2. Describe your Vancouver Mural Festival project – where is it, and what was your idea?

My mural is the Station Street side of the Fontile Building, near the Terminal Skytrain station. The idea was a collaborative effort between Ben Knight and I. We wanted to combine our styles (sign painting with illustration) in a way that was interactive and thought provoking. We had a challenging dimension to work with, which dictated a lot of our design, and after a lot of brain storming around the idea of reacquainting with oneself and awakening consciousness in today’s technology-focused society, we came up with the phrase, “knot yourself”, along with an intertwined, knotted snake. It’s meant to be a comment on feeling unfamiliar in your own skin, while simultaneously challenging yourself to break out of it.

3. How does working on a large-scale mural fit into your existing practice? How have you had to adapt your style, and what challenges does that present?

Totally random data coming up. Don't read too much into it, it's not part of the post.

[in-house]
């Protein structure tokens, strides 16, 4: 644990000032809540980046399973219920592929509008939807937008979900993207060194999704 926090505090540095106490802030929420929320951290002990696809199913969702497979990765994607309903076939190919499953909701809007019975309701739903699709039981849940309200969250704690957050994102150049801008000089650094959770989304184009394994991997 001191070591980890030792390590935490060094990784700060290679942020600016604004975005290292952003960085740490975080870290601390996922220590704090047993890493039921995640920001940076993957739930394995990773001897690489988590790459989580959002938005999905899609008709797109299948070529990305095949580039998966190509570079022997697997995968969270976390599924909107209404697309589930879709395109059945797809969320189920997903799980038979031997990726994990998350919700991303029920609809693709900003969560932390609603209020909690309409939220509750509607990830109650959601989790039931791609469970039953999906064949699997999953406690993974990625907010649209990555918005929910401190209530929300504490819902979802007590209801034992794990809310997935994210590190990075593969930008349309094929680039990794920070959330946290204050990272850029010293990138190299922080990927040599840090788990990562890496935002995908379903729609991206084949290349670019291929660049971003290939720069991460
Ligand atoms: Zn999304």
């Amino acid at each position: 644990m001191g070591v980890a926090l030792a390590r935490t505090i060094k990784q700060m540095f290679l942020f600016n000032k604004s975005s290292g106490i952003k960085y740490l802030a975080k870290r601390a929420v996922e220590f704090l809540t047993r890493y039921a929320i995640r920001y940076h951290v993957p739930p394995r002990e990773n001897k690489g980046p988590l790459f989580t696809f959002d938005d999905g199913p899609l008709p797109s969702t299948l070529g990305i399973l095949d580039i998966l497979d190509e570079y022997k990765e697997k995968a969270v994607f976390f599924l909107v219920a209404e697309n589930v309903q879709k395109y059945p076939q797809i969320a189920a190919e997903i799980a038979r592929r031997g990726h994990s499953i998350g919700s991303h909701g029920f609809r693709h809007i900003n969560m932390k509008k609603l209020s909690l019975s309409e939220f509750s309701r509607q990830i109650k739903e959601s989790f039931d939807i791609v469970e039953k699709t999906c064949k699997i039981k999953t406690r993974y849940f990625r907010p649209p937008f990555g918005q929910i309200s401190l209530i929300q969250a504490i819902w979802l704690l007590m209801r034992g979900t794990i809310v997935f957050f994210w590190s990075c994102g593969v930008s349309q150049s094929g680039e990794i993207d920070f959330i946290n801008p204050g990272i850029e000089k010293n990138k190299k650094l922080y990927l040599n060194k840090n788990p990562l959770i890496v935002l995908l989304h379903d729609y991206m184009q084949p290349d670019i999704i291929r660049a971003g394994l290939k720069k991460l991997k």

This was the largest piece of art I have ever made. I learned so much in terms of material and the challenges of surfaces, as well as simplifying ideas to make the most impact when seen from afar. Plus, creating a piece of public art is rewarding in itself because you can immediately see the reaction from people in the area, and having something so large out there on the city landscape is such a great feeling. I really enjoyed the process, and hope to get the opportunity to work on this scale again.

Tim Mack, Corey Bulpitt, Ben Knight, and Katie So are currently featured alongside over 30 other artists in the Vancouver Mural Festival, which officially opened August 20th, 2016. For more information, find them at http://vanmuralfest.do604.com/

Text by Genevieve Michaels, Tim Mack, Corey Bulpitt, Ben Knight, and Katie So.